Mian Nawaz Sharif’s advantage in these meetings is clear. He has never been one for such trivialities as reading papers or other stuff. At last count when he was in Saudi Arabia he had newspapers read to him in the evenings, after Maghrib prayers. So when he walks in to meet the army chief from his office or his living quarters he is fresh, his mind unencumbered. The army chief, on the other hand, leaves a full-fledged war behind him in General Headquarters. The ISI chief is also usually in attendance. We can presume he too has a full desk awaiting his attention. And the prime minister just sits there. It would be fascinating to know what profundities pass at these momentous meetings.
It would be one thing if these were infrequent meetings. But as we can see on TV and in the papers they are held every other day. What do the army chief and the ISI chief say to each other, what do they mutter, afterwards?
Gen Raheel may be topping the popularity charts and people may be singing his praises but would it have ever crossed his mind that the PML-N’s revenge would come in the form of this Chinese torture? The rich irony of it has to be appreciated: terrorism on the run in Fata, militancy under attack in Karachi, a drive against corruption underway in Sindh, a rising chorus of demands for similar accountability in Punjab. But the generalissimo, the commander-in-chief in this war on many fronts, a helpless prisoner in the PM House every other day…forced to listen, as can be easily imagined, to an endless stream of pieties and clichés.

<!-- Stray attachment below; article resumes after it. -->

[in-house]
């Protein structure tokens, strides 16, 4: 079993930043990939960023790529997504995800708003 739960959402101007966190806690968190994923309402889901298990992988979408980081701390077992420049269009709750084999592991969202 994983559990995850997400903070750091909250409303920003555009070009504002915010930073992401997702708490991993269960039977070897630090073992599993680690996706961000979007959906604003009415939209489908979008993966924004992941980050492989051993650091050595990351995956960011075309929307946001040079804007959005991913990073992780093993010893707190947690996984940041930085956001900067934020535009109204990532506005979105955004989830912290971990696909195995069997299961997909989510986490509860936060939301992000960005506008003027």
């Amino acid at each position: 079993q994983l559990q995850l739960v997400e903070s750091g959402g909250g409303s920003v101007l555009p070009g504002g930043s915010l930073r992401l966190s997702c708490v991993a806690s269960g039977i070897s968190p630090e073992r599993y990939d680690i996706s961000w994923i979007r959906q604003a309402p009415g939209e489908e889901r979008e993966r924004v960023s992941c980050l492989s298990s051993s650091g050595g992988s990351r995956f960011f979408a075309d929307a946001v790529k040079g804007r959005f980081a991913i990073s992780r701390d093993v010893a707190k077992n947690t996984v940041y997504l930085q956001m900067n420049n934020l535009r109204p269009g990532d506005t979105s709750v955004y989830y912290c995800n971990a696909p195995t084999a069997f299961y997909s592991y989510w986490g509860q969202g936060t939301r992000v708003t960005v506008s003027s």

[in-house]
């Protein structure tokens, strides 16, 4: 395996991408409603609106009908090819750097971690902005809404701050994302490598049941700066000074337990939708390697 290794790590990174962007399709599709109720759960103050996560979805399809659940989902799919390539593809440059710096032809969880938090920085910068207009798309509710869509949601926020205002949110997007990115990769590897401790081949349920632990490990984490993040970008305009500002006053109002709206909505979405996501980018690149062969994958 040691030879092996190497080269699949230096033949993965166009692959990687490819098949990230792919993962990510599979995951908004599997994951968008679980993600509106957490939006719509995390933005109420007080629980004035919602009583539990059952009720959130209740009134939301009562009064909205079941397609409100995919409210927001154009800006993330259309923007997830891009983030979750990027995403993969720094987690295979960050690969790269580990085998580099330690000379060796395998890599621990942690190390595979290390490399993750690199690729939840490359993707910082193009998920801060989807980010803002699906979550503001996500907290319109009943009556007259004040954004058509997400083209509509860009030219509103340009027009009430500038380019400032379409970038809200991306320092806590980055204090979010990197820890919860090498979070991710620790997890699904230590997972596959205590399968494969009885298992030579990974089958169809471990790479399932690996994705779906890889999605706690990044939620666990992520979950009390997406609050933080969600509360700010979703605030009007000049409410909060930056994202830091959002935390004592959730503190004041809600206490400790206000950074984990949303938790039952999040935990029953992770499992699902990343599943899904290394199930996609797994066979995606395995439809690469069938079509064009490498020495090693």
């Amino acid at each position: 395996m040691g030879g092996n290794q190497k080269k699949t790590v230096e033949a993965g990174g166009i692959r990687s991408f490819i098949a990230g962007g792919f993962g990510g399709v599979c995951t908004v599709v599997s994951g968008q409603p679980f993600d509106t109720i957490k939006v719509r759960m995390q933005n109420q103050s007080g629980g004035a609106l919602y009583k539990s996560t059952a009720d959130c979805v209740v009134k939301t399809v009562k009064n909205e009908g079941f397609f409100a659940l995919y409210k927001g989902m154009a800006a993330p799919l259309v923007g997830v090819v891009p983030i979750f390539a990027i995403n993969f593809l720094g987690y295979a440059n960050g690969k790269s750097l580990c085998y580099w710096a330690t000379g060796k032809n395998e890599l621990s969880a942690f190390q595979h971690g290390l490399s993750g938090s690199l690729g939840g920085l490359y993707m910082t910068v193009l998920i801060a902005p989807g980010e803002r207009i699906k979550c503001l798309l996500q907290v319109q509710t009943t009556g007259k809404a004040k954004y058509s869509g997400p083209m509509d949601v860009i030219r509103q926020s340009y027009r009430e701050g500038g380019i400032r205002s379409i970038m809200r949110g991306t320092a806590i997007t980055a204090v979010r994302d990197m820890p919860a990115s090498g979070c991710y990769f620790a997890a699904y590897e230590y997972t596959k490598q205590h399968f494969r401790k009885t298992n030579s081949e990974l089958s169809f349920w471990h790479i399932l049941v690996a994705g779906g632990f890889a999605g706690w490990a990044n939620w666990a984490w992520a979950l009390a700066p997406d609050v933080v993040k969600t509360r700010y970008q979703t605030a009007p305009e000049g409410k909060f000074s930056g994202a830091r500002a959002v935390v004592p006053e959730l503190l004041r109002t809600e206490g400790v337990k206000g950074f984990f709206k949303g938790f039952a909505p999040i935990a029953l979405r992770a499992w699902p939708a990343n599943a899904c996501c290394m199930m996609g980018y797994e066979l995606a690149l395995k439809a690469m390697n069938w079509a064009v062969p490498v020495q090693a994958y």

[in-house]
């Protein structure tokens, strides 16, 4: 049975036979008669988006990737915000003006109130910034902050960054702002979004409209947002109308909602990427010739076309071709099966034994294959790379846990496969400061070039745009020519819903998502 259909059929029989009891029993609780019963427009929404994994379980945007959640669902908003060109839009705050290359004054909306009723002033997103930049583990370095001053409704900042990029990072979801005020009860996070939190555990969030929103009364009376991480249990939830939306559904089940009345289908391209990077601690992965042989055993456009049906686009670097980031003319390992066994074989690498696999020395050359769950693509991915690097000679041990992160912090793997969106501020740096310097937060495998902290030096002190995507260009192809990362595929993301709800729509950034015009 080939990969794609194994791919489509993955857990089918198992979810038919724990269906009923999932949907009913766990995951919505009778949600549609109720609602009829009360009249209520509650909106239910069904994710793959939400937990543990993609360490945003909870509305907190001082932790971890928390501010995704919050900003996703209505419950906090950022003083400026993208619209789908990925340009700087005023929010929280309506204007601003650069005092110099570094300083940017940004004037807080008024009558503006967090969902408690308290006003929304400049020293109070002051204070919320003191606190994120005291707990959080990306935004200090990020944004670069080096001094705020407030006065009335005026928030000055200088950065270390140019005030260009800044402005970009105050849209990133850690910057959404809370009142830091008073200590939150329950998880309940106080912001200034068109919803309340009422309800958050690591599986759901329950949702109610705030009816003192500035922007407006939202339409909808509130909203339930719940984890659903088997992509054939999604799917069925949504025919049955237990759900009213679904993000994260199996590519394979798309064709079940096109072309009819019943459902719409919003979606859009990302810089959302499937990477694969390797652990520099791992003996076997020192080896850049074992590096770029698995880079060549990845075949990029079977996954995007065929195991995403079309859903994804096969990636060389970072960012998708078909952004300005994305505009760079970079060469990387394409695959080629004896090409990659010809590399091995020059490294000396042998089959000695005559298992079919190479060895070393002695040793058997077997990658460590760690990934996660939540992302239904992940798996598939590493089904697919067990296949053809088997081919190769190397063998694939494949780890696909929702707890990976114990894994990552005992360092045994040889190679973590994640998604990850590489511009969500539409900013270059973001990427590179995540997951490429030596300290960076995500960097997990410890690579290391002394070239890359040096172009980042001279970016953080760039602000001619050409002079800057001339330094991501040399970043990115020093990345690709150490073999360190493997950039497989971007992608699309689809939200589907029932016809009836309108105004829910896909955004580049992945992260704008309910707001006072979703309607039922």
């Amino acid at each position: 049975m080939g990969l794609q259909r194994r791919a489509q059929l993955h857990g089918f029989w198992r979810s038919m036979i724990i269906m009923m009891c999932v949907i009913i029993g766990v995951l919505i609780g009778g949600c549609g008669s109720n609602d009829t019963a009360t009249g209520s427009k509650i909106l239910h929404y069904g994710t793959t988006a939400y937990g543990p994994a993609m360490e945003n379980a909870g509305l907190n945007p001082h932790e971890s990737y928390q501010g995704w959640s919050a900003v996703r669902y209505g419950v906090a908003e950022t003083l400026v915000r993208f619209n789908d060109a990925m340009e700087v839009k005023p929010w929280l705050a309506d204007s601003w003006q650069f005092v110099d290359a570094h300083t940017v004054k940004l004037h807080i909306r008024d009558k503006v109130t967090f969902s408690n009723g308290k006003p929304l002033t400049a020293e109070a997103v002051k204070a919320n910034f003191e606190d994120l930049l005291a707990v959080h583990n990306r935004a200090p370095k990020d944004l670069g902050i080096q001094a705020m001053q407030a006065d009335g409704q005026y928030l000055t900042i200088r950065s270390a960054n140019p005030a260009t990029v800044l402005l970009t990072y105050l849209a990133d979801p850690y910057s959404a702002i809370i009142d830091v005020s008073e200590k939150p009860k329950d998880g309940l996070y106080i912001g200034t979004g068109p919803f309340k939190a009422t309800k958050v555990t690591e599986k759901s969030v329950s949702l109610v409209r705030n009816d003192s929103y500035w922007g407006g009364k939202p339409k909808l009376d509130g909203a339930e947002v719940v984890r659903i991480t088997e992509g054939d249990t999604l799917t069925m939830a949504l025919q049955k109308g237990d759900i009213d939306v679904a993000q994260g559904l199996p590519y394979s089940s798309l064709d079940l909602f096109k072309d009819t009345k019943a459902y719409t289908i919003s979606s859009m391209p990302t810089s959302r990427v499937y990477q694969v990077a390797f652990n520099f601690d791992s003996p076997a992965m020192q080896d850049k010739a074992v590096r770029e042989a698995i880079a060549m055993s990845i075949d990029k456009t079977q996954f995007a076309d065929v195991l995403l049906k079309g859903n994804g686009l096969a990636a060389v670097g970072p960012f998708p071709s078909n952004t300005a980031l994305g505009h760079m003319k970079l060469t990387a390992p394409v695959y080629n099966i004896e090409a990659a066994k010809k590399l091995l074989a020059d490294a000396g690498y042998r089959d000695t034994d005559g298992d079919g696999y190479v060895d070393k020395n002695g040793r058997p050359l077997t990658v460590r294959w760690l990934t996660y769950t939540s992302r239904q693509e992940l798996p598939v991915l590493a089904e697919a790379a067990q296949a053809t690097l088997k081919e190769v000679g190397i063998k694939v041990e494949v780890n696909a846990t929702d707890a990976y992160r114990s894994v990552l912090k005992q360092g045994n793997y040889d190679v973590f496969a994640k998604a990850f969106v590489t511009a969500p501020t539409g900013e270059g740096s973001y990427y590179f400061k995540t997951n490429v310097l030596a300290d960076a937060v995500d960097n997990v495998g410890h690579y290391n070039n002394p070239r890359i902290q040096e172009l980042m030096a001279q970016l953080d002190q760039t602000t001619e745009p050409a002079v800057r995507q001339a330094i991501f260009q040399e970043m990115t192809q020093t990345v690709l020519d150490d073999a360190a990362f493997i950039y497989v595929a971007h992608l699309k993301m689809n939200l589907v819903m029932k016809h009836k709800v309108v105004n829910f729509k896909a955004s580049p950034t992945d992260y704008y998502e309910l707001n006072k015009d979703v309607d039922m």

The general’s patience has to be applauded. Anyone else in his place would either have relinquished his command or sent in the guards to put an end to this nonsense.
But we must also spare a thought for the PML-N’s predicament. With the military and Gen Raheel overshadowing everything and riding high in public opinion, the ruling party is afflicted with a serious inferiority complex. While it should be conducting the score and the orchestra, circumstances have forced it to play second fiddle to the army.
The man of the nominal mandate is the PM. But the real mandate, as most people now recognise, has shifted elsewhere. The PM heads the government and finger-wielding younger brother continues to be subedar in the powerhouse of Pakistani politics, Punjab. But the joy has gone out of their victory. They continue to be in power but the taste of that power has gone insipid and stale.